The Graduation Scholarship Program would award funding for students in grades 7-12 to complete “overload” courses, “challenge” courses, alternative learning opportunities (e.g., internships), college entrance exams, career and technical certification/licensure exams, or postsecondary credit-bearing exams (e.g., AP exams). HB 729 offers a vague definition for overload courses, only stating that the course must “be offered by an accredited provider” and “be taught by an individual certified to teach…in Mississippi.” It does not provide a definition for challenge courses.
Scholarships under the Graduation Scholarship Program would amount to $225 per overload course; HB 729 does not specify a maximum scholarship amount for the other types of courses or examinations. Scholarships would be awarded on a first-come, first-served basis. The funds would be credited directly to the participating education providers. The program would be administered by the Mississippi Department of Education.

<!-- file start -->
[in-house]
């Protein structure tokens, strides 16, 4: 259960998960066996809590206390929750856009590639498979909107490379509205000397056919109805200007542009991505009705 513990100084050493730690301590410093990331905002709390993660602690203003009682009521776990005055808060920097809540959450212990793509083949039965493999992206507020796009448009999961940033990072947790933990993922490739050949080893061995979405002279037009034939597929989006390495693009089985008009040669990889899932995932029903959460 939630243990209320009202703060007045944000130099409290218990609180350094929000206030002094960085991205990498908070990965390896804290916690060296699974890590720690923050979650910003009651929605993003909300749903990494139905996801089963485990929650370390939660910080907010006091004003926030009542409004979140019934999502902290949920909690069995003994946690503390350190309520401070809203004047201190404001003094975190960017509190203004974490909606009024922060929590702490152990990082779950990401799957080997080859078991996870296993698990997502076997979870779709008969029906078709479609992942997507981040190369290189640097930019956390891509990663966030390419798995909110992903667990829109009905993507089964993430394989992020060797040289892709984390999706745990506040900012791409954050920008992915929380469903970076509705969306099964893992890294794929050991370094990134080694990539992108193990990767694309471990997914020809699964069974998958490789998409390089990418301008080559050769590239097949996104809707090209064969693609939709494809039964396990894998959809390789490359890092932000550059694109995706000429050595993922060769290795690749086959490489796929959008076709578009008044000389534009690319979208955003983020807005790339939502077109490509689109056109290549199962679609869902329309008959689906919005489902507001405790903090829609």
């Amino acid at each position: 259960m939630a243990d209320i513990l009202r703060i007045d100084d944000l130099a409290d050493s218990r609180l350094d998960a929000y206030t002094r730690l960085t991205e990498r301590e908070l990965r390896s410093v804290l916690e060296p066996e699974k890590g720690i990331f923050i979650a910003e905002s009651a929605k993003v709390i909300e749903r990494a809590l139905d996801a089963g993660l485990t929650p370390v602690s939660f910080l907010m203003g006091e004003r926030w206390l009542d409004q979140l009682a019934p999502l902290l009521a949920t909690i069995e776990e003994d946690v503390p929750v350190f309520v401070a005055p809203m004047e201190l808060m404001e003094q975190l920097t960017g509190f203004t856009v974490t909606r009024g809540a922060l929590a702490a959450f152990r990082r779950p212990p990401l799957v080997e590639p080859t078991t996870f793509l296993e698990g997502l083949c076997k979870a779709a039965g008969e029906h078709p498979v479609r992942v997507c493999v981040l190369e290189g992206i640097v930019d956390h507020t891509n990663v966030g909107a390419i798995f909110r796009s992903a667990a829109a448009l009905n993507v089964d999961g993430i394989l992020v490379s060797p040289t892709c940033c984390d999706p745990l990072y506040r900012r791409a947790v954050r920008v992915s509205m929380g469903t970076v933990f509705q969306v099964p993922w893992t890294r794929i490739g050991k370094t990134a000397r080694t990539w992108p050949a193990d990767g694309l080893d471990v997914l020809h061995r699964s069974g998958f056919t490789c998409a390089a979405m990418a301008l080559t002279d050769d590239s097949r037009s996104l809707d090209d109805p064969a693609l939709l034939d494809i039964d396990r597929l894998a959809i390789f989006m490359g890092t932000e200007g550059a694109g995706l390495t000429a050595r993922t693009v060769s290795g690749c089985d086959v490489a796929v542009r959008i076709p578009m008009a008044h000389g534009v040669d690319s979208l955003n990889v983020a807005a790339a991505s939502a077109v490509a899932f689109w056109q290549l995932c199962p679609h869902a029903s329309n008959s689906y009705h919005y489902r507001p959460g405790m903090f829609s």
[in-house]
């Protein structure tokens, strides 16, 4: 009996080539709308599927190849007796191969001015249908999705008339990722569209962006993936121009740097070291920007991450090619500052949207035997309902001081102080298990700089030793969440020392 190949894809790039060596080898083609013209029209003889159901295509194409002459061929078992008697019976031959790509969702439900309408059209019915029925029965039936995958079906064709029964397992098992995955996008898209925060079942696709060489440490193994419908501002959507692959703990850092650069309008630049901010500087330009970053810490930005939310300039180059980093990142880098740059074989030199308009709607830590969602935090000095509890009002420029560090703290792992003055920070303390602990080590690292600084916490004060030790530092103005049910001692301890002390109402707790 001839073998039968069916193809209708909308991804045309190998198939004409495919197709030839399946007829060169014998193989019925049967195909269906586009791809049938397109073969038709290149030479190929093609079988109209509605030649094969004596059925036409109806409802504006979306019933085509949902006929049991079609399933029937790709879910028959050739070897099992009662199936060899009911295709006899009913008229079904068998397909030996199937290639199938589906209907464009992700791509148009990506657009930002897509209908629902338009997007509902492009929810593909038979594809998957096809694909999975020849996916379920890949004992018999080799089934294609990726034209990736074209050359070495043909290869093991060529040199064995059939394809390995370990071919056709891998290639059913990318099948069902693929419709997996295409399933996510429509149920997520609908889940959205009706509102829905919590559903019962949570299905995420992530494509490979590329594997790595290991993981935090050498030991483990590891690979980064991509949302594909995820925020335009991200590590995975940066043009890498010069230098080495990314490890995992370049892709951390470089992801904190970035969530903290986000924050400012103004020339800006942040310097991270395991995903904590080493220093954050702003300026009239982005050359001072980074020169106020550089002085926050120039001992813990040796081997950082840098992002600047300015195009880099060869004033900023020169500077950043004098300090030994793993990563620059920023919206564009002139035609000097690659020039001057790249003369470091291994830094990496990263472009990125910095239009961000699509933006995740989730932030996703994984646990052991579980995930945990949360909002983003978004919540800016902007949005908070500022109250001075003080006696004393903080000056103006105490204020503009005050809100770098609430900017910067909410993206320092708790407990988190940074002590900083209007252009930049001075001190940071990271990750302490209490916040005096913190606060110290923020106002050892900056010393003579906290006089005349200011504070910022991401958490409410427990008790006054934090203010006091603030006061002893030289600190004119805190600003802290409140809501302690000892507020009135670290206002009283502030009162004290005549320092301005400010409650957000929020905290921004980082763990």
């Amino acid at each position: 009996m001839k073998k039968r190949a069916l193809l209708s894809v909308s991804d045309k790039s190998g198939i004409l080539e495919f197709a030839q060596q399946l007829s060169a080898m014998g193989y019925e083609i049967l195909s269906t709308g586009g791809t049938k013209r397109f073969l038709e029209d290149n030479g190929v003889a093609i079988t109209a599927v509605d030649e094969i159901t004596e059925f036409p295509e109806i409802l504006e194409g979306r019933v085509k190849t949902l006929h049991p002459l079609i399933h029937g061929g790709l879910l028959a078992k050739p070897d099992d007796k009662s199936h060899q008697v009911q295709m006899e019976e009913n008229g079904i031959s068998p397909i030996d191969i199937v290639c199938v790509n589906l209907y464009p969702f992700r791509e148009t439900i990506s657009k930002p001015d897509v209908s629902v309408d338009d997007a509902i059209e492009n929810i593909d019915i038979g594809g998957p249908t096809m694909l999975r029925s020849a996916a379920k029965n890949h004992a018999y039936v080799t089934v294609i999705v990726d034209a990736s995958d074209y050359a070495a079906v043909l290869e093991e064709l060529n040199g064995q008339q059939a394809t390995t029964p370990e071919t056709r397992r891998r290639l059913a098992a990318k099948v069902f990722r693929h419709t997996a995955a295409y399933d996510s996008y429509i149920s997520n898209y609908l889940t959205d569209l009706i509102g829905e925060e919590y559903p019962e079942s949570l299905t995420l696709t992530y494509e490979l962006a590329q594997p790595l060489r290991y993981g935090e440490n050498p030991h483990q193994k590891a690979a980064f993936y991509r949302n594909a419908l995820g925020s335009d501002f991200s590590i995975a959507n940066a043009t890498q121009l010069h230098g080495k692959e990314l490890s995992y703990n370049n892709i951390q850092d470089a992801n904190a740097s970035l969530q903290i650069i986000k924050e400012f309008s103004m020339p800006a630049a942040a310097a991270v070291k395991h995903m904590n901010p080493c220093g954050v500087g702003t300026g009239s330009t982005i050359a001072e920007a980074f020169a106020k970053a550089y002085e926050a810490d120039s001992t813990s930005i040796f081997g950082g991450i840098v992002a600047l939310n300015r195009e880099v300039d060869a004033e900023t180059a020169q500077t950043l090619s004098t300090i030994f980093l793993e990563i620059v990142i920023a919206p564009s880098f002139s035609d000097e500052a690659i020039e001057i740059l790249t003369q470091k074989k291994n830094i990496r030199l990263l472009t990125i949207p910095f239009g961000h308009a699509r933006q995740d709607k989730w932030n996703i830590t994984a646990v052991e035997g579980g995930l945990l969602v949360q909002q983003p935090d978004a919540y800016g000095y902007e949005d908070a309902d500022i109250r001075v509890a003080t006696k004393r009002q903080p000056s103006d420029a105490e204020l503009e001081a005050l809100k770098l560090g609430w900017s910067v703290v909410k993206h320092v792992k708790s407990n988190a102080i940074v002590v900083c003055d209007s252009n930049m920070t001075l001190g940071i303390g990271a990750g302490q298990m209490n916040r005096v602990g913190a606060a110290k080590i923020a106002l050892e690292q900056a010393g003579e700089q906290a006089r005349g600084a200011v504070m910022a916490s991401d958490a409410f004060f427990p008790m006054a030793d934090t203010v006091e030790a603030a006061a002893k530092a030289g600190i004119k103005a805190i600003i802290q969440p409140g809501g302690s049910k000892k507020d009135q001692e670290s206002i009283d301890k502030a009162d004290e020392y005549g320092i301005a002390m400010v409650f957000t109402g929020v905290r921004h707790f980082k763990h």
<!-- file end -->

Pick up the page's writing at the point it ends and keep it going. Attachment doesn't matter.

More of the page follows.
Funding for all three scholarship programs would be subject to appropriation. If the program is not funded through the budget, it will not have an effect.
Changes to the Learn to Earn Act
The Learn to Earn Act, established in 2020, authorized local school boards to adopt a policy to create alternative learning opportunities, such as internships and apprenticeships. HB 729 would require the adoption of such a policy.